From lawyers to librarians, we’re all asked to shoulder more responsibility as prior staffing levels become relics of bygone economies. We are also becoming more mobile, working remotely, traveling to meetings and speaking at conferences.
In this environment, applications that aid in our productivity have become increasingly important as evidenced by the popular 60 apps in 60 minutes drills we see at many conferences. Last week I was involved in a similar presentation at the ABA Annual Meeting, and although I’m not a fan of the shallow, rapid fire format, it spurred me into sharing a few of the apps I’ve come to rely on.
Instapaper – Every day we come across heaps of interesting posts and articles. Some we skim and share on Twitter and Facebook, and others we save to digest later. The free Instapaper browser extension provides the opportunity to save web pages with 1-click. And it syncs to mobile devices with offline access to articles during a flight or a subway ride.
Evernote – From recording ideas as they occur to creating blog posts, this application does it all. And, it syncs across the desktop, mobile and web. For a more in depth look, check out the recent discussion on Lawyerist about this invaluable (and free!) tool.
Buffer App – Just about everyone who uses Twitter in a meaningful way will tell you that a third party app is essential, and although I’ve tried many, including TweetDeck and HootSuite, I keep coming back to the beautifully simple Twitter.com web interface. Now, with the new Buffer App, I don’t have to leave.
With a simple browser extension download, you can tweet from inside Twitter. Have a busy day ahead with little time for Twitter? Queue or Buffer your tweets and they’ll go out at evenly spaced intervals throughout the day. Or, if the idea of scheduling tweets make you gag, then access your Buffer during free moments throughout the day and click on “Tweet now” since you’ve already queued the meaningful posts you want to share.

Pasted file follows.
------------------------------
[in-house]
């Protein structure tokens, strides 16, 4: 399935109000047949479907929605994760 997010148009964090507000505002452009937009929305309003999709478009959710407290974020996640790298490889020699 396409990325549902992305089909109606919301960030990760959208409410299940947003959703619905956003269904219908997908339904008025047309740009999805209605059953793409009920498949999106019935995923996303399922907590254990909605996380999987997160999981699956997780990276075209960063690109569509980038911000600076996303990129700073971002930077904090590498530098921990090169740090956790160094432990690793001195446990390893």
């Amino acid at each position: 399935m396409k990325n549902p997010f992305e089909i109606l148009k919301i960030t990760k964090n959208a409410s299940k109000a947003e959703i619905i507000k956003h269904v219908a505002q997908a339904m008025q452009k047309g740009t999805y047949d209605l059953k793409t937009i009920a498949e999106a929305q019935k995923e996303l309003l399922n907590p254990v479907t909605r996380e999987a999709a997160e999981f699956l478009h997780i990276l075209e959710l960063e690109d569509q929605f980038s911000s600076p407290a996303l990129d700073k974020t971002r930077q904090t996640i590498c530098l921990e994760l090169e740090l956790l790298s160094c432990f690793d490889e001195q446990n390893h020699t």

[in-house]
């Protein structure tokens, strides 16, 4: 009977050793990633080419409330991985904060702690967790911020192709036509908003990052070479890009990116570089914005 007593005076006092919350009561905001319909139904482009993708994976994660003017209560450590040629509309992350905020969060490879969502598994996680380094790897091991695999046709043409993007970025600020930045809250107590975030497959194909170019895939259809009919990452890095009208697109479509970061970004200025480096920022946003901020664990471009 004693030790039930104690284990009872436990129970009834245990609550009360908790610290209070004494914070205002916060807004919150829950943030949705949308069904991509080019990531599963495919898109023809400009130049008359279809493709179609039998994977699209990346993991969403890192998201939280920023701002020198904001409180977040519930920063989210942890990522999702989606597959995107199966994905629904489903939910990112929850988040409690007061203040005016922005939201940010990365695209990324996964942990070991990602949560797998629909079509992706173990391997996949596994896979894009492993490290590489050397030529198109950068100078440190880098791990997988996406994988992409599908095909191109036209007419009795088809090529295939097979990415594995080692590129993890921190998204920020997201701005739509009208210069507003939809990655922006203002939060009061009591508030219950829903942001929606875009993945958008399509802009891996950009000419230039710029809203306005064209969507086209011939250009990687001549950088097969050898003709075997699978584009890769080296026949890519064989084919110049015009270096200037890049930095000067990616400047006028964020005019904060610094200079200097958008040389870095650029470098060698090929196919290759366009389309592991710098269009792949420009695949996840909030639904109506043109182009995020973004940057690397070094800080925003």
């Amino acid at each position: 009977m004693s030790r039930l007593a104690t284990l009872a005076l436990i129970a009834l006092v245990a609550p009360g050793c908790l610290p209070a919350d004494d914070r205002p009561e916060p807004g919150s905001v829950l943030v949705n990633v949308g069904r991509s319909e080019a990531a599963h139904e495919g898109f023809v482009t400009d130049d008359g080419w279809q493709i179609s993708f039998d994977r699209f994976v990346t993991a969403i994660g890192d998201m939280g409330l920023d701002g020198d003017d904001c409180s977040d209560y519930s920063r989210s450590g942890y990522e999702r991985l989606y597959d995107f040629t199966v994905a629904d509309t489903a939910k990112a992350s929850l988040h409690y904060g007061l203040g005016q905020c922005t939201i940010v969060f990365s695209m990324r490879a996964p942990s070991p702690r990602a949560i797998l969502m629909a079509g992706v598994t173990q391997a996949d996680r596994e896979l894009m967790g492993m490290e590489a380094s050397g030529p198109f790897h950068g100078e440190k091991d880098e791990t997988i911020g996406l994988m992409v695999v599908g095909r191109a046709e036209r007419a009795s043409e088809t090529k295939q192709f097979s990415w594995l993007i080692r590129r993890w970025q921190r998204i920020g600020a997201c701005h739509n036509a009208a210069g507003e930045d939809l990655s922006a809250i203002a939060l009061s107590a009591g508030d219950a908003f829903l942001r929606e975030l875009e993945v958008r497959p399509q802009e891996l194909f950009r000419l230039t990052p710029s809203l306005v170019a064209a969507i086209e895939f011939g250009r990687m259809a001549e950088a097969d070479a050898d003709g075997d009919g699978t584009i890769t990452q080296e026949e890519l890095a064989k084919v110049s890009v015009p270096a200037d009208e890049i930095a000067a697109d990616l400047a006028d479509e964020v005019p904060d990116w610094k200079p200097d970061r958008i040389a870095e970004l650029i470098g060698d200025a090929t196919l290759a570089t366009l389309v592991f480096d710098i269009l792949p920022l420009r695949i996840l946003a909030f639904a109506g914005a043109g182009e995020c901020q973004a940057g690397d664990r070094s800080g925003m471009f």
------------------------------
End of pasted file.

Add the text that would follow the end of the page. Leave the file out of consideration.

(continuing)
Analytics App – Most of us have a blog or web presence and need to track metrics to determine what’s working and what’s not. Or to feed our ego about that awesome post that garnered viral worthy traffic numbers. There’s no better way to track these number than with the free Google Analytics. Throw in an additional $6 and get the terrific iPhone app.
Zosh – this mobile app eliminates the nuisance of printing, signing and faxing documents. And for those of us who truly went paperless and ditched the printer, it’s essential. I’ve used this app less since I bought the pricey Adobe Acrobat that allows me to fill-in forms, append signatures and create PDFs, but it still comes in handy on the road or when I don’t have access to my computer.
Google Apps – This is by far the most important suite of applications that I use — from email to documents, spreadsheets and presentations. It’s all stored in the cloud, allows for collaboration on projects…and it’s free! Upgrade to Google Apps for Business for only $50 a year and get additional storage along with a few other perks.
Dropbox – For the few documents that I store on my local hard drive, I gain some peace of mind by synching it to the cloud with Dropbox. Paid versions provide 100GB of storage and more, but I’ve only used the free 2GB version as Google Docs and other cloud storage applications pick up the slack.
Most of these apps I use daily.
Instead of 60 apps in 60 minutes, I’m more inclined to do 15 apps in 50 minutes the next time I present for a proper discussion of each and with the last 10 minutes reserved for a collaborative sharing of other useful apps.
So here’s your 10 minutes to share the applications that you find useful.